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Does Nepal have a robust legal framework to promote and protect freedom of expression online? With internet users in the country growing in numbers, is the country prepared to ensure that its laws and policies encourage self-expression rather than stifle it? A new report, Unshackling Expression: A study on criminalisation of freedom of expression online in Nepal, attempts to explore these questions.
The report was developed by the Association for Progressive Communications (APC) in collaboration with APC member organisation Body & Data. Produced with the support of the CYRILLA Initiative, an online database of laws concerning digital rights, this report serves as a continuation of the 2017 publication Unshackling Expression: A study on laws criminalising expression online in Asia.
In Nepal, 96% of households own mobile phones and access the internet through a mobile network. The country also had 21 million broadband subscribers as of 2019. A 2020 study reported that in the last two years, YouTube usage in Nepal has grown by 60%. The rise of mobile internet users has given the Nepalese population another venue to express themselves and broadcast their opinions on various platforms. The online sphere in the country is rich with poems, memes, vlogs, status updates, photos and other means of self-expression. However, the country also faces challenges in regulating how people express themselves in the digital world, and while some laws and policies have been developed to protect the population against the harms of internet use, some laws are also being used to stifle freedom of expression and trample on people’s right to free speech.
The report provides insights on how these laws and policies are operationalised and implemented and if they are truly protecting the people’s interests. The authors also used court documents and cases to illustrate how certain laws and policies are applied to stifle freedom of expression and silence voices that are critical of those in power. The report assessed various laws in Nepal including the Penal Code, Criminal Code, Electronic Transaction Act and Individual Privacy Act of 2018, among others.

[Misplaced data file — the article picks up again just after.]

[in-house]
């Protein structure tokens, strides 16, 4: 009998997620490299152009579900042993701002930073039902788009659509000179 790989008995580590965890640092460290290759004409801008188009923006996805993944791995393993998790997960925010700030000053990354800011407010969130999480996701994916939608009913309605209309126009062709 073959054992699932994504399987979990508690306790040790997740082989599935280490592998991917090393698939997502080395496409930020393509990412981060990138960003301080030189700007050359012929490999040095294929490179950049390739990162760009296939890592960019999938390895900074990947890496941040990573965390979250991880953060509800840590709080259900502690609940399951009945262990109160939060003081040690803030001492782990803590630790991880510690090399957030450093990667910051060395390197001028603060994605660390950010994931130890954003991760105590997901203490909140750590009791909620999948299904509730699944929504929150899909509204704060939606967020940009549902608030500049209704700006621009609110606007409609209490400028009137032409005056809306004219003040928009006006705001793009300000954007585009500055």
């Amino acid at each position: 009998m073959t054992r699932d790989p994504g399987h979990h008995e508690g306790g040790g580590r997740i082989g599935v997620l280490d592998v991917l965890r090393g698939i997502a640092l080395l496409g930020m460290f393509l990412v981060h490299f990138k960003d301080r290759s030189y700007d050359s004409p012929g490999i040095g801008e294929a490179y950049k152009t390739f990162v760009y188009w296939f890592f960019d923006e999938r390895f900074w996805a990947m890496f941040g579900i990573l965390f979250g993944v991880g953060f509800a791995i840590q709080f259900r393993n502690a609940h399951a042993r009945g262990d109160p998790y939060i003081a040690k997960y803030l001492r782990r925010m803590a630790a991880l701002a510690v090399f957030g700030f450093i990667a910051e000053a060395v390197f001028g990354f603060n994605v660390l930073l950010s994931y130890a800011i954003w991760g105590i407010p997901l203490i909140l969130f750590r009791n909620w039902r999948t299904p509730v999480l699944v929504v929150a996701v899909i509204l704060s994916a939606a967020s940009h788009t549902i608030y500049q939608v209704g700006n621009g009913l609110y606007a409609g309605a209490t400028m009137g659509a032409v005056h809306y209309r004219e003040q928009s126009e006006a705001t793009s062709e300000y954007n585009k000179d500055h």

Based on the assessment, the report puts forward the following observations:
Terms that are used in most laws and policies are vague and broad. The lack of specificity falls below the international standards and provides a loophole for authorities to use the law to trample dissent and criticism of the state.
The legal framework of Nepal considers all sexual content as immoral and obscene. The law has no space to recognise consent and does not seem to acknowledge an individual’s agency, autonomy and freedom over their own bodies and self-expression. This lack of understanding of consent had led to the criminalisation of sexual expression.
The country has no framework for data protection laws. Many business entities capture and store personal information of the general public. This information, which often includes phone numbers and other sensitive data, is used for marketing purposes.
The laws have no provisions that allow citizens to challenge state-mandated internet shutdowns.
Beyond laws and policies, Nepal has to counter other factors to truly promote its citizens’ right to free speech and freedom of expression. Marginalised communities are often subject to gender-based violence, discrimination and bullying that carry over from the offline to the online sphere. Therefore, Nepal has to address these issues and adopt a more rights-based approach to ensure that everyone is encouraged to speak up and express themselves.
Access the full report here.